This time it's true: I just saw the sign. Fortunately we got ourselves a room before we went after the witch, so all I have to do is pull into the parking lot and get my concussed brother indoors without either of us getting too wet.
Oh, yeah. This is going to be fun.
Sam seems to be improving, so I decide to hold off on the 911 call. He managed a shower himself – even threatened to impale me on the curtain rod if I tried to help him – and he ate half the salad I got him from the diner next door. I was expecting him to eat one lettuce leaf and then start bitching, so it was a pleasant surprise.
Now he's tucked in bed, a little loopy but otherwise OK.
"Sleep if you want, kiddo," I tell him. "I'll wake you up in the morning."
"I'm not sleepy."
Sam scowls at me, but he shuts his eyes obediently.
I hold my breath and count –
– because this is Sam –
– poster-boy for insomnia even on his good days –
– and there's just no way we're getting off this lightly –
– because the universe –
– isn't ever going to be that nice to us.
"I can't sleep."
"You tried for about a quarter of a minute, Sam."
"I can't sleep."
He sounds like he's eight, and I groan. I could've had the brother who got into fights in the schoolyard or the brother who got busted for dealing or the brother who wound up in Juvie Court, but no, I got the freaking insomniac BFG –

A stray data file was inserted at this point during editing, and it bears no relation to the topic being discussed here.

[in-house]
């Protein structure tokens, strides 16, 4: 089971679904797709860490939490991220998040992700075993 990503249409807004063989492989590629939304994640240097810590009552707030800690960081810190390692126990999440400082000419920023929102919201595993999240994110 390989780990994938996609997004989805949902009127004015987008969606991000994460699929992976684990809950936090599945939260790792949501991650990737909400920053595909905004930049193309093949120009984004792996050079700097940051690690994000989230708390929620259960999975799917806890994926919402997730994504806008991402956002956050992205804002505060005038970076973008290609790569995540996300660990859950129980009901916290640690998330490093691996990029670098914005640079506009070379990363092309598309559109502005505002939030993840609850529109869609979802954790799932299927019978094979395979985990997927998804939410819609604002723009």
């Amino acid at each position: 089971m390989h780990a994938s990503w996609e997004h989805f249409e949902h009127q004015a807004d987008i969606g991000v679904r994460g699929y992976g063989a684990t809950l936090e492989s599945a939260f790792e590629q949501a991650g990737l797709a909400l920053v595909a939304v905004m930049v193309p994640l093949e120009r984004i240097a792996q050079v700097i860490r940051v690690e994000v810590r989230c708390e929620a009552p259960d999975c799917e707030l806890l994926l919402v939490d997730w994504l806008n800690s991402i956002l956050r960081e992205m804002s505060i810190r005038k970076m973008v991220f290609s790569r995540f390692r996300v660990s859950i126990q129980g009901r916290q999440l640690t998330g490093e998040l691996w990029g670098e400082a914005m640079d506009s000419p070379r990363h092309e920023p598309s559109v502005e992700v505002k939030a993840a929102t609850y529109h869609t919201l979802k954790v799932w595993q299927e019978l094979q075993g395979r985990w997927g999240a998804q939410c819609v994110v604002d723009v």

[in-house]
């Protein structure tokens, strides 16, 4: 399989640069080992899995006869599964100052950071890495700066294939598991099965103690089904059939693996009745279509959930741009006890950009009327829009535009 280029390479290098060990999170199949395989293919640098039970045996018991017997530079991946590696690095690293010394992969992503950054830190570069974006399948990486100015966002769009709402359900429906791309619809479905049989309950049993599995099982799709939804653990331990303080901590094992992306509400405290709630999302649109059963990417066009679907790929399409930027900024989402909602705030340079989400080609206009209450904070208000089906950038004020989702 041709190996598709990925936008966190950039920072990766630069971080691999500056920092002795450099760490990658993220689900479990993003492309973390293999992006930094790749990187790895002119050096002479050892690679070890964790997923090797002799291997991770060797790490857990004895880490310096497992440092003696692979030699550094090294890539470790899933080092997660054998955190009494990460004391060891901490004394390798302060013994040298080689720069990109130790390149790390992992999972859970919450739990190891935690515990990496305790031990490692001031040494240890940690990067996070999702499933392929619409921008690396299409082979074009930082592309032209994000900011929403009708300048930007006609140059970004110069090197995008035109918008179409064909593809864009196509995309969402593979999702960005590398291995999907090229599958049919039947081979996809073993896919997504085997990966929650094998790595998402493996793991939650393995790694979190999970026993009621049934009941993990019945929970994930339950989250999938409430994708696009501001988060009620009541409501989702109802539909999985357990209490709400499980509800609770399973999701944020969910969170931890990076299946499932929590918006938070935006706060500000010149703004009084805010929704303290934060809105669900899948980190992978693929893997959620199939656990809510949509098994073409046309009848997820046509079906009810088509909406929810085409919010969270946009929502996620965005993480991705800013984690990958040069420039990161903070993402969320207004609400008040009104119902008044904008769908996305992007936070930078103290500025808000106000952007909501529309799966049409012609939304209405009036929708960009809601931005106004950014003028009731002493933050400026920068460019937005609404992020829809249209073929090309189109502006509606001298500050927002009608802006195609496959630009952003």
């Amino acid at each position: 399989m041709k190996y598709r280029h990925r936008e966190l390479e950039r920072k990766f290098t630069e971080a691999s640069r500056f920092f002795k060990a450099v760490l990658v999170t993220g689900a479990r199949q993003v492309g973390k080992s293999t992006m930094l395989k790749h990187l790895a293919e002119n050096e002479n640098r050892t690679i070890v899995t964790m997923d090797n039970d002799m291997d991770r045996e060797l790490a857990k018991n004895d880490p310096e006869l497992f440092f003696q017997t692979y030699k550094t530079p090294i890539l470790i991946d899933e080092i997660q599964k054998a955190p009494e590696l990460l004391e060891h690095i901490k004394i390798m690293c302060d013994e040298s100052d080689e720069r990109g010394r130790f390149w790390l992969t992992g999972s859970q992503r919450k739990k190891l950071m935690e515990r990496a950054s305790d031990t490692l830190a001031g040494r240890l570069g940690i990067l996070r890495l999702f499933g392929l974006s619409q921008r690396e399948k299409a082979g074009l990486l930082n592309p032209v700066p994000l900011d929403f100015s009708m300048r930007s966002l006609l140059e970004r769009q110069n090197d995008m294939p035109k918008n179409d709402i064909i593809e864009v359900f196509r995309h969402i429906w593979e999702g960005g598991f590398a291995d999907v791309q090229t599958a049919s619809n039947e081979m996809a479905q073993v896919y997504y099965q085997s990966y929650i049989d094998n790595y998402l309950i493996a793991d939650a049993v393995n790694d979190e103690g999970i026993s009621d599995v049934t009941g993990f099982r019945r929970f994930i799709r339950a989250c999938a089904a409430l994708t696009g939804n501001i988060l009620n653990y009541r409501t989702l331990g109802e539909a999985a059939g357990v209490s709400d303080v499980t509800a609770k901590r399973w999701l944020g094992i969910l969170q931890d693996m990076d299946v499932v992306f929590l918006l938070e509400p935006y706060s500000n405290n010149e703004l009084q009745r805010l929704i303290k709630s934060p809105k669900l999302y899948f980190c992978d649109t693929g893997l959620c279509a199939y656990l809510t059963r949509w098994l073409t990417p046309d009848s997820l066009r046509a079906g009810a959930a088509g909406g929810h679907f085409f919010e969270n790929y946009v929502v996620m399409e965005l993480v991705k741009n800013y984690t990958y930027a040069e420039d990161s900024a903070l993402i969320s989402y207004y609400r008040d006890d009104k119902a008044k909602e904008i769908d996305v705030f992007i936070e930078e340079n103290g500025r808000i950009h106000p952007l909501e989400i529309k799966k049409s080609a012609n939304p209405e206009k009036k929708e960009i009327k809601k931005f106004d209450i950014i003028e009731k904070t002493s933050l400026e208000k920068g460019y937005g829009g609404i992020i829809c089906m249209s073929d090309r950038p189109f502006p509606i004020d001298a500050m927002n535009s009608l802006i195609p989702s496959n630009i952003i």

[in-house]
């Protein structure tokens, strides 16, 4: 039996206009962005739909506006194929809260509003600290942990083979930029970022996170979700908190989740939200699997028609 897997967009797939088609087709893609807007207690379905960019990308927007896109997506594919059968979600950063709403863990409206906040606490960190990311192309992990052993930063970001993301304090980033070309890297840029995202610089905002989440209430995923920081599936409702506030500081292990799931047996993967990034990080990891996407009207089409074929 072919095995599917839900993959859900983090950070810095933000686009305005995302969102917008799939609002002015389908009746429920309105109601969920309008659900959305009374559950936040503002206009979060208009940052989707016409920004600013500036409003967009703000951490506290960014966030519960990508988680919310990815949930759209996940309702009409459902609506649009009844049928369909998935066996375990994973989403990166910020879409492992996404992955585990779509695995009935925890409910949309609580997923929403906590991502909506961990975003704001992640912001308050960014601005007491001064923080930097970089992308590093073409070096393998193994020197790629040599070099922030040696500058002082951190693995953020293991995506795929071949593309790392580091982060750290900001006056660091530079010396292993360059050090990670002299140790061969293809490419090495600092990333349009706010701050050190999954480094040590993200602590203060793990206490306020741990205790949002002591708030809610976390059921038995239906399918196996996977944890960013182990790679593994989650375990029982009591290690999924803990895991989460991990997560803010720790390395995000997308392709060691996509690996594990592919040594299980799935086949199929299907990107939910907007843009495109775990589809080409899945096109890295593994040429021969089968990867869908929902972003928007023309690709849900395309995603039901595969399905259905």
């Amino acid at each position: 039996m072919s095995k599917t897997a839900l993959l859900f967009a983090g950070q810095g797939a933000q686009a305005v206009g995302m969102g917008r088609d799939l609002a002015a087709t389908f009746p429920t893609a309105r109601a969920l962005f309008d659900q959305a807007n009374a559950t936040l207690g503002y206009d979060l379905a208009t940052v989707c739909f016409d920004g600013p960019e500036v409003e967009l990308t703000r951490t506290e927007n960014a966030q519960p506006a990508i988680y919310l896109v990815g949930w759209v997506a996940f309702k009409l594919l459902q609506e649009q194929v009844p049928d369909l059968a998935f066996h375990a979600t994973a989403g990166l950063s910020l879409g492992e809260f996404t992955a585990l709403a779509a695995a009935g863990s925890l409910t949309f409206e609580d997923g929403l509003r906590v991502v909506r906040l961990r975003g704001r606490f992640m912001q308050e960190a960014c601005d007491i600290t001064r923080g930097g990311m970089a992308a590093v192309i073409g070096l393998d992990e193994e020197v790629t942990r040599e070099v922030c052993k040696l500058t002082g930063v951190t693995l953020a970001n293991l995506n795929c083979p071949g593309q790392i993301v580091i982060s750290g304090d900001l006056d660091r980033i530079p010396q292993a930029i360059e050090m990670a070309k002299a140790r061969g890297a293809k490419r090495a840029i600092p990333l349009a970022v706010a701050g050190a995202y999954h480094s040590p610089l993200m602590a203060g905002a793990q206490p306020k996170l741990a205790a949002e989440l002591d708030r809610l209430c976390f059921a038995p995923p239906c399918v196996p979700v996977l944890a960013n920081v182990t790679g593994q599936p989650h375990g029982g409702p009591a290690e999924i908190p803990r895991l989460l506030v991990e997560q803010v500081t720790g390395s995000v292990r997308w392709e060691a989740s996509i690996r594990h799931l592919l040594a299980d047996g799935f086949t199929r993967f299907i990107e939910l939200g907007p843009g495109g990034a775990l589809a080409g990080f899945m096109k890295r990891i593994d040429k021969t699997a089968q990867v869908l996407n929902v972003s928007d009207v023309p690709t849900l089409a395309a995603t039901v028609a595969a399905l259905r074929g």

Who's looking at me like he thinks I'm the answer to all his problems.
One day, Sam, you're going to make those eyes and it's not going to work. Really.
But not today. Because, you know, the kid's already been thrown around by a witch and he's concussed and confused and I don't want to confuse him more by holding out against the eyes now. But this is the last time – tomorrow on, Dean Winchester doesn't fall for puppy-dog eyes. Ever.
"Fine," I grumble. "I'll read to you."
Sam cocks his head. "Dean, are you OK?"
Yup, little brothers are a pain. They pull the eyes knowing fully well that you'll cave, and when you do cave they get cute about it. Yeesh.
"Shut up, Sam." I get up, go to his bag, open it, grab the first thing I see that's made of paper, and stalk to his bed. I pull the chair up close, settle down, and look at the book. "Lord of the Rings? Seriously, Sam? Can you get any geekier?"
Sam looks puzzled. "Really? It's a war epic. I'd've thought you'd like it."
"Dude." I shake my head. "I have to admit, that Elf-chick in the movie was hot, but… OK, that's it, no talking. Lie down, shut your eyes, and if you haven't forgotten this tomorrow morning then I'll beat the memory out of you with a crowbar. We clear?"
"Yes, Dean," Sam says, and I have a feeling he's going to remember it tomorrow morning just to call my bluff. Damn kid.
I open a page at random.
"Frodo woke and found himself lying in bed…"